Many of commercial applications that use the Monte Carlo solution approach provide tools for estimating the sensitivities and contributions. However, these calculations are incompatible with many of the models created in those applications because of the discontinuities and nonlinearities inherent in the modeling approach used. Thus the sensitivities and contributions that are reported in those applications can be highly misleading.

Tom R.
10/30/06 07:18 AM
Re: Tolerance Analysis Redux new [re: TedA]Report this article as Inappropriate to us !!!Login to Reply

We use both VisVSA and CETOL were I work (QMC).
We have expert users for both tolerance analysis packages.
I worked for VSA for 8 years and used the VSA software for over ten years.
I have used the CETOL software tool for the last 6 years to conduct tolerance analysis studies of large complex systems. If you have any questions about the application of either package please contact me at

Dave S.
11/07/06 08:09 PM
Re: Tolerance Analysis Redux new [re: DavidO]Report this article as Inappropriate to us !!!Login to Reply

The way VSA worked was easy for anyone using it to understand. This was because VSA generated an intermediate plain language file that was then compiled and processed.

Want to see how it worked? Read the source code that was fed to its compiler.

This situation gave a huge advantage in that any program that could be gotten to talk could be included into the VSA analysis - Have a cylinder combustion chamber temperature program that depends on the compression ratio? Take the outputs of the varied diameter, stroke, wrist-to-crown variations, et al, and use those to generate temp outputs and sensitivity contributors to same.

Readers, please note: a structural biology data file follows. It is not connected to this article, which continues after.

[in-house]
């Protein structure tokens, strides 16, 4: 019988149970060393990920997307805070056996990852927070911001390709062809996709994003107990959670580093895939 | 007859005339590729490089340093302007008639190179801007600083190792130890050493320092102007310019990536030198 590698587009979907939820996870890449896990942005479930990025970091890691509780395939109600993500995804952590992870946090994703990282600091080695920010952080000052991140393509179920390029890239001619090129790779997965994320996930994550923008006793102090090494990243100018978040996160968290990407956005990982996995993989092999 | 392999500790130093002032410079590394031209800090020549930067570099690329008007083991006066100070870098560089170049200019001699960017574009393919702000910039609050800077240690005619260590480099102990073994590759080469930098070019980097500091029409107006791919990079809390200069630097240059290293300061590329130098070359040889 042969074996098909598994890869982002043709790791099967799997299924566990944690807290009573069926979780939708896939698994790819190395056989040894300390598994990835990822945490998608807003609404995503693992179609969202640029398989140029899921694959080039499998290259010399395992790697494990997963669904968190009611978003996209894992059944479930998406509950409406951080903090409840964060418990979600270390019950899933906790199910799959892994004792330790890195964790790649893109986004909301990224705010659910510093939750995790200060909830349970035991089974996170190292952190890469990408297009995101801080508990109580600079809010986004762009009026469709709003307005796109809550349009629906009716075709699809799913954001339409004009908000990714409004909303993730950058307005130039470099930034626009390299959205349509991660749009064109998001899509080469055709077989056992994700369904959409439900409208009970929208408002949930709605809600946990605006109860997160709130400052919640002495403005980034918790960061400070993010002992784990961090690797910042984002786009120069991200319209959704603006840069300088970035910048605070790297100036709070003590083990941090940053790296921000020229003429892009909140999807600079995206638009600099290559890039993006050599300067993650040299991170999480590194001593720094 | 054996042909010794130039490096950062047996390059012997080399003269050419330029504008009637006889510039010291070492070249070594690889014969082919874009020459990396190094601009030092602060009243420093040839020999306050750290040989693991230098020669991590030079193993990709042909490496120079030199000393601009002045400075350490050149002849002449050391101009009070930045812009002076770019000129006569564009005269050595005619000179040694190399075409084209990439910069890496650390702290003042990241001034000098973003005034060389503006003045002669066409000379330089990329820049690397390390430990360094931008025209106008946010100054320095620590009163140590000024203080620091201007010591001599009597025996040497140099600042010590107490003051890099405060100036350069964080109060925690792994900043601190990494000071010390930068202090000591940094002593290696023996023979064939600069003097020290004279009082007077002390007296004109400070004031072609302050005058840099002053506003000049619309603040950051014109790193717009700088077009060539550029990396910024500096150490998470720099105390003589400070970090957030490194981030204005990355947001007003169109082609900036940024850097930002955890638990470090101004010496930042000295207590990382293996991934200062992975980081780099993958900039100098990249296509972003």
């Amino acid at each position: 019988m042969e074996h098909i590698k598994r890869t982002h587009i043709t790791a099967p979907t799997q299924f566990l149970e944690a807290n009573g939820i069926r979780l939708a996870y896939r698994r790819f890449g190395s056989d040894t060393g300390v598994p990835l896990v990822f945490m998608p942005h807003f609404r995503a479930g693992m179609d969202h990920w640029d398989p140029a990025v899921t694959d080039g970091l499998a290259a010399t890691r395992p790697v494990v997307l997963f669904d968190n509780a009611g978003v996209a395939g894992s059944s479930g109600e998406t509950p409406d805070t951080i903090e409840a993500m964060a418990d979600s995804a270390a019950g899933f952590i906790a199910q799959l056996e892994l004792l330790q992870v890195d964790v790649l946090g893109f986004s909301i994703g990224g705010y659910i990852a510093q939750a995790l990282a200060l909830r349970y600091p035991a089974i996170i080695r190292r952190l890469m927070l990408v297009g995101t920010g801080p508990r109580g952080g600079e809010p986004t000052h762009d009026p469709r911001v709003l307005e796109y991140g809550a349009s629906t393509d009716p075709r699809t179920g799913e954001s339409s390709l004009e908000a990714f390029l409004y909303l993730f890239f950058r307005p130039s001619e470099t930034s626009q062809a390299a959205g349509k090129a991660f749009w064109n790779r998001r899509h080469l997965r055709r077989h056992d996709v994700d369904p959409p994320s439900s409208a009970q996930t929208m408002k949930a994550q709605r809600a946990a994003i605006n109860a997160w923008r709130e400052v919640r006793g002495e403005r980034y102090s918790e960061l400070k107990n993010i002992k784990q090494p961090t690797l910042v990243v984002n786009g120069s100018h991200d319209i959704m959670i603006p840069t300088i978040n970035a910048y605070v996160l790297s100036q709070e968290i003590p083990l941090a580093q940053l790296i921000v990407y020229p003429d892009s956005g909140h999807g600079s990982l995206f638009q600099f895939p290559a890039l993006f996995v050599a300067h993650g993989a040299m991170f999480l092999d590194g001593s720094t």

The feature VSA did not have was the ability to handle variation due to default angular plus/minus tolerances. It did best with features controlled by feature control frames and their geometric characteristic symbols. OTOH nobody I know handles default angular plus minus tolerances in their analysis.

Vector loop or Monte Carlo, shop floor info is only necessary if yields are to be predicted, otherwise it doesn't matter. At least the models I built never depended on shop floor data. We just checked to see if, when within tolerance, the parts would function.

11/28/06 10:31 AM
Re: Tolerance Analysis Redux new [re: Dave S.]Report this article as Inappropriate to us !!!Login to Reply

I reccomend NOT using +/- angular tolerances in favor of GD&T angular conrol that provides a total width zone versus the pie shaped zone.
The absolute need for a +/- angular tolerance has never happened for me. So, if there is a case in your applications, I would like to learn about it.

11/29/06 11:45 AM
Looking for opportunity in Tolerance Analysis new [re: DavidO]Report this article as Inappropriate to us !!!Login to Reply

I am looking for a VSA GD&T Tolerance stack up position.
Can any one help me? I have 10year exp in product development and 3years in using VisVSA software for different assemblies like Chassis, Suspension,Airbags, Electronic packagings like PCB packaging.